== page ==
By Sibusiso Mboto for IOL
Several labour unions have vowed to go to any lengths possible, including the Constitutional Court, to oppose a move that will give permission for employers to ask for proof of vaccination from their workers.
According to the Employment and Labour Department’s new code, employers will have permission to require proof of Covid-19 vaccination from staff. Only staff who produce a medical certificate showing that they have contra-indications will be exempted from such a demand from employers.
Contra-indications are symptoms or a medical condition that is a reason for a person not to receive a particular treatment or procedure because it may be harmful to them.
The code of practice further states that employees refusing to be vaccinated must be counselled, and be reasonably accommodated in positions that do not require them to be vaccinated.
Employment and Labour Minister Thulas Nxesi published in the Government Gazette the Code of Good Practice: Managing Exposure to Sars-CoV-2 (Covid-19) in the workplace. “In giving effect to this code, an employer may require its employees to disclose their vaccination status and to produce a vaccination certificate,” reads the code.
In terms of the code, an employer is allowed to notify an employee of the obligation to be vaccinated and counsel the worker on the issues related to vaccines.
Employers must also permit employees, at their request, to consult a health and safety or worker representative or a trade union official and give administrative support to the employees to register and to access their Covid-19 vaccination certificates.
They can also give employees paid time off to be vaccinated and provide transport for employees to and from the nearest vaccination site.
However the National African Teachers’ Union (Natu) warned that the proposal was likely to be used to force workers to vaccinate, even when they were against it, and threatened to challenge the proposal in court if necessary.
“As a matter of principle, we are not against vaccination, but believe that this should be a matter of choice,” said Natu acting president Sibusiso Malinga.
Another union, the Public Servants’ Association (PSA), also raised concerns about how the policy could be used as a form of discrimination, warning that they would also pursue the legal route if there were attempts to force people to vaccinate.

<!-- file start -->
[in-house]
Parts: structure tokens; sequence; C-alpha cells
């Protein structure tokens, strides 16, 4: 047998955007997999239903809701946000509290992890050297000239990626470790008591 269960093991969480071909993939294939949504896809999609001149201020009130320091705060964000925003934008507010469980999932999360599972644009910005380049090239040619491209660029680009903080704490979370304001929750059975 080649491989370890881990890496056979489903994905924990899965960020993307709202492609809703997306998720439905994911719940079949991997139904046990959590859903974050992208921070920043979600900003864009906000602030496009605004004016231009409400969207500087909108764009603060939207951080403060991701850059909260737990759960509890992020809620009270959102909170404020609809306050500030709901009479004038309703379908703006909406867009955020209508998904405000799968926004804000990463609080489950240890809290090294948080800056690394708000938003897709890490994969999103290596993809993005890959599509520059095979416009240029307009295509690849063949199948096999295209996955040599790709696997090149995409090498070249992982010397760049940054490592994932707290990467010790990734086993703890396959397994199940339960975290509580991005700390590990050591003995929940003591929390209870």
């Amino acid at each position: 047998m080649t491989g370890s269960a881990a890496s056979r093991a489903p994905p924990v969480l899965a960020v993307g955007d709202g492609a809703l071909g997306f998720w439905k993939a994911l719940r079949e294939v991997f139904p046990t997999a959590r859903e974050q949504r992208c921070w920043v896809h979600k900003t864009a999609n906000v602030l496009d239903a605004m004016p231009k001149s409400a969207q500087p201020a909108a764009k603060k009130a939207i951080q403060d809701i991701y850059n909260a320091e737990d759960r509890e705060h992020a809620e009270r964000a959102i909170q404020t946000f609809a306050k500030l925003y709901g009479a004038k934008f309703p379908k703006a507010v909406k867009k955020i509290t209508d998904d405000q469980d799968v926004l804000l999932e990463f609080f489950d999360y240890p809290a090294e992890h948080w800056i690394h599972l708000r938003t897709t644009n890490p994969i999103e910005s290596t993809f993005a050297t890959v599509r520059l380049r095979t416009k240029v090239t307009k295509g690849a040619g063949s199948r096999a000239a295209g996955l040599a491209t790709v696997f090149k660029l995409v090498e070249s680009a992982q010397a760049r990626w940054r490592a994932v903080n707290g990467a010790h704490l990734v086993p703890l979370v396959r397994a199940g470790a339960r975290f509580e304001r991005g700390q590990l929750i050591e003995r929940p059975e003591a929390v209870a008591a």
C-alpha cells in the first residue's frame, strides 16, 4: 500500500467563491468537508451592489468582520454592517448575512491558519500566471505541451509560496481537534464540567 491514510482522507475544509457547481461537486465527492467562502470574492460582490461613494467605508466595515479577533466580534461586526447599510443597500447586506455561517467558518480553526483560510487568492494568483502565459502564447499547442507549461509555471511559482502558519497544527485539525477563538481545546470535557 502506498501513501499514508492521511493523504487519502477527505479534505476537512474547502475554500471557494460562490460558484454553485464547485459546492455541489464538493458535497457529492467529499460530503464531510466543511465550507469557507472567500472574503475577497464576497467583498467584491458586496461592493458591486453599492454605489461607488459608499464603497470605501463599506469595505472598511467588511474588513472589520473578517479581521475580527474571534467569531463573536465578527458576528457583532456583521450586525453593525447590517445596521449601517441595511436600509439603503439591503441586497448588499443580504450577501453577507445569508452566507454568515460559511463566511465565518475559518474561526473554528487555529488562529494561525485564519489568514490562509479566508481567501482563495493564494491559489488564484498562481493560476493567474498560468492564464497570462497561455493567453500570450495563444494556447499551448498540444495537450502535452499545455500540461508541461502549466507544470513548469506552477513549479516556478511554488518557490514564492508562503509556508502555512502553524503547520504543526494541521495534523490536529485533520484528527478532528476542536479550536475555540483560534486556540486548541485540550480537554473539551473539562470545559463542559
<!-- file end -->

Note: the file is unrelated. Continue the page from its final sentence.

“We have said it before that workers should be able to exercise their own choice and nothing to the contrary should be done by employers on staff,” said PSA’s KZN manager Charles Ngubane.
The South African Democratic Teachers’ Union (Sadtu) expressed an eagerness to scrutinise the policy proposal. “We have not had sight of this. It will be interesting to see how it is couched,” said Sadtu general-secretary Mugwena Maluleke.
He added that while they were against forced vaccination, there were work environments that demanded that, as part of the safety plan, workers should be vaccinated.
Cosatu parliamentary co-ordinator Matthew Parks noted that the proposal attempted a balancing act between the health and safety of vaccinated workers and those who had their reasons for not vaccinating.
He noted that in some countries vaccination was compulsory and governments had enforced this without resistance. “In countries such as China and Singapore this has been carried out, but South Africa has a different political culture and that is why forced vaccination is not going to work,” said Parks.
He conceded that certain professions demanded vaccination because of the nature of the work carried out.
He pointed out that there was already a legal precedent for mandatory vaccination, citing how schools demanded a vaccination certificate with applications for admission.
“Given the challenge with the balancing act, the Constitutional Court will probably be the final arbiter on the matter and that will be helpful in helping all of us to move forward as the country,” Parks concluded.
The SA Federation of Trade Unions was not available for comment.